5. I have always tended to avoid the book of Job–precisely because of it’s open-endedness, but I connect with what Job goes on to say after v.15. He says, “Just wait, this is going to work out for the best–my salvation!” Jesus–a man of sorrows, familiar with suffering–could put up with anything along the way because he never lost sight of where he was headed. (Heb.12, the MSG) Job somehow managed to do this as well, through it all. I struggle to follow that example–I want life on my terms and question God when the good desires of my heart go unfulfilled or when God takes something good out of my life–but, I have no doubt that God is good. He is who he is and my circumstances don’t change that, so the question I have started asking myself is not “Isn’t God good?” but rather, “Isn’t God good enough?”

    Reply
  6. Well said, Tyler. “Isn’t God good?” shouldn’t mean “Isn’t it great that he did what we wanted him to?” You’re absolutely right that we need a different definition of “good.” BTW, every time I get to read something wonderful that you’ve written, I still secretly take just a tiny bit of credit for “discovering” you in College Writing. Is that bad?

    Reply
    • Kelli, you may not even remember, but you handed the first college paper I ever wrote back to me and suggested I major in Communications. It was a turning point, and if you don’t take credit for where I’m at, then I don’t know who ought to!

      Reply
  7. Nicholas Acord

     /  August 12, 2013

    I think you addressed that lingering question of evil in the best way I have ever heard it said–at least for me.

    Reply
  8. Having gone through miscarriages and the heartache of trying to get pregnant for over five years, this post resonates. Well said Tyler.

    Reply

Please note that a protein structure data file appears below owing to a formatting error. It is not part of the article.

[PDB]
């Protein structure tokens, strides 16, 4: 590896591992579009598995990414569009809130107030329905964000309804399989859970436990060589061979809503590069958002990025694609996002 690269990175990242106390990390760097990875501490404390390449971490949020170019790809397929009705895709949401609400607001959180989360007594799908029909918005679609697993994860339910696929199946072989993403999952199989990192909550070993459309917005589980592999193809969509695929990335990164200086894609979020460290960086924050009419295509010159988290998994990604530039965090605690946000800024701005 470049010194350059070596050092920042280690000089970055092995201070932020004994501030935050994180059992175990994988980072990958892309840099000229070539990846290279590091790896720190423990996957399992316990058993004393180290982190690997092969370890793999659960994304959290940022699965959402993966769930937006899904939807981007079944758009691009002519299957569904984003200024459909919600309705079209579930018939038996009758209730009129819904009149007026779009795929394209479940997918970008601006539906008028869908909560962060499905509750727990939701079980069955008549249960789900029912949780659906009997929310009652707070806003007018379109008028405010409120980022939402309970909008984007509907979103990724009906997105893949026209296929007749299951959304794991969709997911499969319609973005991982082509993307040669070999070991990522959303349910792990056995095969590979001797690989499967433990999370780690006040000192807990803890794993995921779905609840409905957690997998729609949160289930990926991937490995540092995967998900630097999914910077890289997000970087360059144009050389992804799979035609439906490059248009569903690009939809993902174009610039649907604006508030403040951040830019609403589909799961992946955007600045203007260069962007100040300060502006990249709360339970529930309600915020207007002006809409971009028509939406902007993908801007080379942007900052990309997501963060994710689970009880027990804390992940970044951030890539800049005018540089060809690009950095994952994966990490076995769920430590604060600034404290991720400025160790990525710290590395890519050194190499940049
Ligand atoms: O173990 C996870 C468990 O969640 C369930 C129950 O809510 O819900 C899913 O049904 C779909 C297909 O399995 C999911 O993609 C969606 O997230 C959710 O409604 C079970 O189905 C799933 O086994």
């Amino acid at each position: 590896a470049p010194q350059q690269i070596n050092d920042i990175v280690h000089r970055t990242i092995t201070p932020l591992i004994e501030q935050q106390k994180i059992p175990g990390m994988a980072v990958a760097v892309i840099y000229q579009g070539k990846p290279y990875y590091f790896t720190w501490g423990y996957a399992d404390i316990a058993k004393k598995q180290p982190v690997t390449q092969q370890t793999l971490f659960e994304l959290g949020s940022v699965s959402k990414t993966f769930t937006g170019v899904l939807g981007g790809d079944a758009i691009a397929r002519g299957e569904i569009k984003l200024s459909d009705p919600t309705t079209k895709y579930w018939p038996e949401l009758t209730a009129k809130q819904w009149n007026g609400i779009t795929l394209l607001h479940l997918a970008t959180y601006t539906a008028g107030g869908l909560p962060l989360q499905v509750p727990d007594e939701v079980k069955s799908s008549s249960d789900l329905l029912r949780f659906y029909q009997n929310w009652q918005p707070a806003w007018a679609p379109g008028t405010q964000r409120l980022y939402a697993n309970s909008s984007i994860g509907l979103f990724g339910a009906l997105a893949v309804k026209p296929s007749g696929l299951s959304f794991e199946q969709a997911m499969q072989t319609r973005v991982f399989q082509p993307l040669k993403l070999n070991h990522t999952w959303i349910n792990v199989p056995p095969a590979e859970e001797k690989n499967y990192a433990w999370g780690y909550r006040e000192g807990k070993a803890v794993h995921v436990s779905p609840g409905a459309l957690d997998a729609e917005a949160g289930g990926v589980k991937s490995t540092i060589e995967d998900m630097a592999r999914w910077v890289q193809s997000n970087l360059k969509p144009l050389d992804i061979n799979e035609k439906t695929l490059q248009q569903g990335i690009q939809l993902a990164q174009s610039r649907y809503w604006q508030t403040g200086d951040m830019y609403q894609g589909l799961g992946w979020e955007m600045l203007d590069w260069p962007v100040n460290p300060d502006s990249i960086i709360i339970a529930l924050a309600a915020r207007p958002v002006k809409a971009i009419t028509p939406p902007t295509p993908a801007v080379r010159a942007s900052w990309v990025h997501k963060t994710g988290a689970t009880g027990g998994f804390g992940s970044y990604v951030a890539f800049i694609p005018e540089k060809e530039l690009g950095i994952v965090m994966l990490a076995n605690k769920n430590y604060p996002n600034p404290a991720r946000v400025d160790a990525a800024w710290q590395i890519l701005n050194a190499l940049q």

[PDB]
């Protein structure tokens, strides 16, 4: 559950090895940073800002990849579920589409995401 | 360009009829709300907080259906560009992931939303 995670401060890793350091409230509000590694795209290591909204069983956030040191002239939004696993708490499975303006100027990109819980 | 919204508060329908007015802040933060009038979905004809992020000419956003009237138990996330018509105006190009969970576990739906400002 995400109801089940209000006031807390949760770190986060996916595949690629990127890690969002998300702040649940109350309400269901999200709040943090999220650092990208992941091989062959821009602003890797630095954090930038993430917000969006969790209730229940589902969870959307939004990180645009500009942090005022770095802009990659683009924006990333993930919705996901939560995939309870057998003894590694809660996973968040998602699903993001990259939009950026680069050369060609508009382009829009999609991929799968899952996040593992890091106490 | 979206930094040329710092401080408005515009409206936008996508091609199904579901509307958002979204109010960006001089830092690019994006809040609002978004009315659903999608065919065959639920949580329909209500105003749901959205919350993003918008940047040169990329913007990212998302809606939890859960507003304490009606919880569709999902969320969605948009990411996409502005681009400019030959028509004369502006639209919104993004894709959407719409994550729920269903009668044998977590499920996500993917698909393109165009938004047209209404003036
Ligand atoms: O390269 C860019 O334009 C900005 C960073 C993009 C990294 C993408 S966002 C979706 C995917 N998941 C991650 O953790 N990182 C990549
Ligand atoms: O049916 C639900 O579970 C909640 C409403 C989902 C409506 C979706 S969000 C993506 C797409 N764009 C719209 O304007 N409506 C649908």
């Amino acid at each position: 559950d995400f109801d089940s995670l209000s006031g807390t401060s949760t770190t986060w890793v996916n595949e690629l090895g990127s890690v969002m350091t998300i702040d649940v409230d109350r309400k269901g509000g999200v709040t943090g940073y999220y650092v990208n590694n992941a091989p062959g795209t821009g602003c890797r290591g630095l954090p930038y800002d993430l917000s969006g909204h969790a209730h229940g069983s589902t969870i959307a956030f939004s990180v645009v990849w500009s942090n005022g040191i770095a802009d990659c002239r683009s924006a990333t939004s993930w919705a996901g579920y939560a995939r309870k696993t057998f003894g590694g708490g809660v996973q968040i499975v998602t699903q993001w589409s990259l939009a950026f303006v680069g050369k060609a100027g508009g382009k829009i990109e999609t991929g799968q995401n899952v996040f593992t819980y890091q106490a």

9. Yes. (New reader here. Relevant FAN). Any tips on “how” to engage this conversation sometimes – with younger aged believers? Let it go? I find myself wanting to gently engage this (also with Jer 29:11) … but too timid, and who wants to be the buzz kill?

    Reply
    • I think you sort of answered your own question, Dawn. The answer is simply to engage young believers in it. Instead of telling them the old line about how God is always good, ask them what they observe in the world around them, and how they believe God’s goodness works into that. If we start from two key points—1. God is Good and 2. Things On Earth Are Not Always Good-then we end up with an important conversation, but one that will end in meaningful conclusions.

      Reply
  10. Nick Acord

     /  September 29, 2013

    I shared this with my high school students in our Bible class last week. I have a good deal of young people in my room who are struggling to answer this one, and I believe your post helped a good many of them work through their thoughts. The real question now is, when will Tyler Huckabee himself come and grace our classroom?

    Reply
  11. There’s a lot of Christian Buzz words like this that are overused, but we should just all have some Grace…. The young Christian couple had no idea of the situation and should be allowed to celebrate God’s goodness in their pregnancy. The couple sadly wanting to be pregnant are in a place that is hard, but, they should Bless that couple, not leave the room… That is selfish and too much drama. I’ve been in that situation, so yes, I do know it’s hard. Looking back, I wished I had been a Blesser not a Joy stealer… So yes, isn’t God good enough? Can you Bless others when you feel un-Blessed? These are the Valleys, not the Mountain Tops, and where we find humility and servitude. Not an easy path.. but, the Lord is our Shepherd..

    Reply

Leave a Reply

Fill in your details below or click an icon to log in:

WordPress.com Logo

You are commenting using your WordPress.com account. Log Out / Change )

Twitter picture

You are commenting using your Twitter account. Log Out / Change )

Facebook photo

You are commenting using your Facebook account. Log Out / Change )

Google+ photo

You are commenting using your Google+ account. Log Out / Change )

Connecting to %s

%d bloggers like this: